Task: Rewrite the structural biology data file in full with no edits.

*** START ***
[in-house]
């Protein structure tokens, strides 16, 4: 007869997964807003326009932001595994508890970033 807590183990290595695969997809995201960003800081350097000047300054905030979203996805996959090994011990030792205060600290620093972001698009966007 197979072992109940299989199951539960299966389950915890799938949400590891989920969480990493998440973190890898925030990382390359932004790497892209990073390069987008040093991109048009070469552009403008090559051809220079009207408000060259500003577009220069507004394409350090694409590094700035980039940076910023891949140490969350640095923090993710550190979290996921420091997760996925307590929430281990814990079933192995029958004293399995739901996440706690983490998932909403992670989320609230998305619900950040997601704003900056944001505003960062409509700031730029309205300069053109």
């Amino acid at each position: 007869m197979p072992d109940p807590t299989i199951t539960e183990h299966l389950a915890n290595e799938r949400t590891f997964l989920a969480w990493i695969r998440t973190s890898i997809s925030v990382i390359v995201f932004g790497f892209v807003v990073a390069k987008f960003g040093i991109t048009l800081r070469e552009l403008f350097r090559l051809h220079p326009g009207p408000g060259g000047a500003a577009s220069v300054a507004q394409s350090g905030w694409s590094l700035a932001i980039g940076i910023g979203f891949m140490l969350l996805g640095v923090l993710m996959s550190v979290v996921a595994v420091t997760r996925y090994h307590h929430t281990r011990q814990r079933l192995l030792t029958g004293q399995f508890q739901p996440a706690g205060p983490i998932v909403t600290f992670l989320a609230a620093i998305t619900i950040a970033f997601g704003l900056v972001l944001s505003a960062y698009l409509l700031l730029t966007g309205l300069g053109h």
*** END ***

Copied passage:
[in-house]
């Protein structure tokens, strides 16, 4: 007869997964807003326009932001595994508890970033 807590183990290595695969997809995201960003800081350097000047300054905030979203996805996959090994011990030792205060600290620093972001698009966007 197979072992109940299989199951539960299966389950915890799938949400590891989920969480990493998440973190890898925030990382390359932004790497892209990073390069987008040093991109048009070469552009403008090559051809220079009207408000060259500003577009220069507004394409350090694409590094700035980039940076910023891949140490969350640095923090993710550190979290996921420091997760996925307590929430281990814990079933192995029958004293399995739901996440706690983490998932909403992670989320609230998305619900950040997601704003900056944001505003960062409509700031730029309205300069053109």
């Amino acid at each position: 007869m197979p072992d109940p807590t299989i199951t539960e183990h299966l389950a915890n290595e799938r949400t590891f997964l989920a969480w990493i695969r998440t973190s890898i997809s925030v990382i390359v995201f932004g790497f892209v807003v990073a390069k987008f960003g040093i991109t048009l800081r070469e552009l403008f350097r090559l051809h220079p326009g009207p408000g060259g000047a500003a577009s220069v300054a507004q394409s350090g905030w694409s590094l700035a932001i980039g940076i910023g979203f891949m140490l969350l996805g640095v923090l993710m996959s550190v979290v996921a595994v420091t997760r996925y090994h307590h929430t281990r011990q814990r079933l192995l030792t029958g004293q399995f508890q739901p996440a706690g205060p983490i998932v909403t600290f992670l989320a609230a620093i998305t619900i950040a970033f997601g704003l900056v972001l944001s505003a960062y698009l409509l700031l730029t966007g309205l300069g053109h």